Marijuana growing in California. Photo by Ryan Lange on Unsplash
My home state, Oklahoma, rejected fully legal marijuana in an election Tuesday. (I live in Ohio, but lived in Oklahoma for most of my life.)
Oklahoma is kind of peculiar case, so the election is a bit hard to read. Medical marijuana in Oklahoma is so wide open, it amounts to de facto legalization. No one is denied a medical marijuana card (as opposed to Ohio for example, where only a short list of dire ailments such as cancer qualify for one). If you have never been to Oklahoma, you would not believe the number of medical marijuana businesses in the state. When I go home, I see many more marijuana shops than I see in states where it's legal. I can see where some voters might wonder why even more shops were needed.
Oklahoma is a weird state where codified hypocrisy is apparently the favored stance. When I was young, many alcoholic drinks were banned in bars and restaurants, although alcohol has never been hard to obtain. The laws finally changed, although there was an element of truth to the saying of Will Rogers, an Oklahoma native, that Oklahomans would vote dry so long as they could stagger to the polls. Las Vegas style gambling is banned in Oklahoma, yet the state is filled with Native American gambling casinos.
Still, as the New York Times story on the election points out, the vote in Oklahoma is part of a disturbing recent trend: "With the vote, Oklahoma joined a number of conservative states whose voters have recently decided against recreational marijuana legalization. Though Missouri approved a state constitutional amendment to allow for recreational marijuana in November, voters in other conservative states, including Arkansas, North Dakota and South Dakota, rejected similar proposals."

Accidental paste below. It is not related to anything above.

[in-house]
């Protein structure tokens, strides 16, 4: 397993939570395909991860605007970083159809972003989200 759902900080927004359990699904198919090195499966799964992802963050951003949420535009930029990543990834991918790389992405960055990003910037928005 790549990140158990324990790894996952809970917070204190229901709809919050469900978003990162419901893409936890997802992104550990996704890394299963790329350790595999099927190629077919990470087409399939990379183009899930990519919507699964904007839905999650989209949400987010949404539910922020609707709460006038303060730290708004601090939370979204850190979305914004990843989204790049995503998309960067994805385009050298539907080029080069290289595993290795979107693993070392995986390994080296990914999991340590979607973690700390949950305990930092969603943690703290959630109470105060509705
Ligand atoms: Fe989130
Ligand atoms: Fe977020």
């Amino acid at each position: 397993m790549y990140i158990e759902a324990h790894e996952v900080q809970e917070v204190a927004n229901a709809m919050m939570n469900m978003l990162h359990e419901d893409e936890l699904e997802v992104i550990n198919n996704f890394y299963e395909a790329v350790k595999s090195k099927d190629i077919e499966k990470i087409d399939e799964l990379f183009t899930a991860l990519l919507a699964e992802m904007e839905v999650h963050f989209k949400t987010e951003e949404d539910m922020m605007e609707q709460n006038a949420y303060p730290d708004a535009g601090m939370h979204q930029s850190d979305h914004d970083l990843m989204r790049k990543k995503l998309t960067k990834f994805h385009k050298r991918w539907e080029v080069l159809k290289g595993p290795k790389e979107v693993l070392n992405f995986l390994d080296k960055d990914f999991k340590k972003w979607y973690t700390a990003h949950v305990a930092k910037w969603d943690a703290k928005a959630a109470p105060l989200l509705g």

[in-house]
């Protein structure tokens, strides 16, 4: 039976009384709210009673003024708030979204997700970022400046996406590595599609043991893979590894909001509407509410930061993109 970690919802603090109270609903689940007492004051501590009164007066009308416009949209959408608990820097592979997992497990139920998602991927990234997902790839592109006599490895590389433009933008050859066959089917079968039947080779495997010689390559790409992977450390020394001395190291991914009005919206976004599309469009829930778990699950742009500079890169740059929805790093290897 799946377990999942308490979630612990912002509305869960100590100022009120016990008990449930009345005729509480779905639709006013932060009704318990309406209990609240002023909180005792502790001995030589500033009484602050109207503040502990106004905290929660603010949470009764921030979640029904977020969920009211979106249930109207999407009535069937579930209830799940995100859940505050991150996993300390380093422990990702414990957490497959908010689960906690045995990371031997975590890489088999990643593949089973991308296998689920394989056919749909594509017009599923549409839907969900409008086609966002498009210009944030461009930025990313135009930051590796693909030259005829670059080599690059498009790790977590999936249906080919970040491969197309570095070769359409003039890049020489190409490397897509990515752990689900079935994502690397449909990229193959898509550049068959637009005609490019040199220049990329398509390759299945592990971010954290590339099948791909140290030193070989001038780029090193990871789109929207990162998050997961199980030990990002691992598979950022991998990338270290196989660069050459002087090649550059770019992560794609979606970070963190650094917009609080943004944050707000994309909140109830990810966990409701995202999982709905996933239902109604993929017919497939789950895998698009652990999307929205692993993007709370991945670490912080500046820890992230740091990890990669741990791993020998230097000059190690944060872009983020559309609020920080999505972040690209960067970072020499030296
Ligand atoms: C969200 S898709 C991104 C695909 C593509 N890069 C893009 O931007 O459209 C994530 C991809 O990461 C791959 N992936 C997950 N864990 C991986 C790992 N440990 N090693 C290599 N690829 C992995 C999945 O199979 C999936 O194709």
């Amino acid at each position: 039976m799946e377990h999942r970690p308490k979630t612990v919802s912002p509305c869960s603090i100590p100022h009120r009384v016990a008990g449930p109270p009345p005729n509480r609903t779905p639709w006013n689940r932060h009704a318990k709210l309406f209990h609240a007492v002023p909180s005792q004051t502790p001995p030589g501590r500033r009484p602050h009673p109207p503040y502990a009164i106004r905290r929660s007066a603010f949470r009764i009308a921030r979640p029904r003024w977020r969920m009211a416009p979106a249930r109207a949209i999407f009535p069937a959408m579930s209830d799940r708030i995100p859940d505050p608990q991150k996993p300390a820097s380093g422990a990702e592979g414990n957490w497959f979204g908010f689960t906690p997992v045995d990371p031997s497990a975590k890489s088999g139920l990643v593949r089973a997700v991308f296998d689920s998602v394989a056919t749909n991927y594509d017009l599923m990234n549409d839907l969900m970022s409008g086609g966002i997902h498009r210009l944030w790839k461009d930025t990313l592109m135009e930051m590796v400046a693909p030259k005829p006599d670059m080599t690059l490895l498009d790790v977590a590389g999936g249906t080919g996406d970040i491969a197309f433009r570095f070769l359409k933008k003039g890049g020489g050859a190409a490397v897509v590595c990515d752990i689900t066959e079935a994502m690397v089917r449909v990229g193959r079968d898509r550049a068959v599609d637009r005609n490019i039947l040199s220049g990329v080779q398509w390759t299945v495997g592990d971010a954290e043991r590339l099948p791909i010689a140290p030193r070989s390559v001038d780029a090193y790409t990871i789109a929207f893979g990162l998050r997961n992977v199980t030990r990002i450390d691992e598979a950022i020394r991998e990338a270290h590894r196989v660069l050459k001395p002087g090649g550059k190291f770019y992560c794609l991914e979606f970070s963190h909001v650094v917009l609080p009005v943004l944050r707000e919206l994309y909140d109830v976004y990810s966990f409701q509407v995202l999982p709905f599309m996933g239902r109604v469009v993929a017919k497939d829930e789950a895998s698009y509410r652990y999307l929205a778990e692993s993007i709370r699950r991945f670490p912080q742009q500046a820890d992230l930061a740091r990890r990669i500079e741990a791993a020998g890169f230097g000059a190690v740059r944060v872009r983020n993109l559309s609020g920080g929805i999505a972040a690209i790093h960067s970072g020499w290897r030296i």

I liked it better when proposals to legalize marijuana always seemed to win.
Marijuana is fully legal in 21 states, which means it remains illegal for full adult use in 29, although some of those have some form of medical marijuana. The holdouts are mostly concentrated in the deep South and the Great Plains. It's really only in the former Confederacy where many people can't drive a reasonable distance to a state with legal weed. Virginia is the only Confederate state where it is legal.
So, in other words, while there have been victories, the war on drugs still largely has a hold in the U.S., where there are more deaths from drug overdoses than ever. At Reason magazine, Jacob Sullum has once again attempted to carefully explain why the war on drugs is largely responsible for the huge number of deaths. It appears that not many people are listening.
You can also read Sullum's take on the Oklahoma vote.
UPDATE: I got an email from NORML today, which said that legalization is advancing in Hawaii, Delaware and Minnesota. So legalization is still advancing in the U.S, the group claims.
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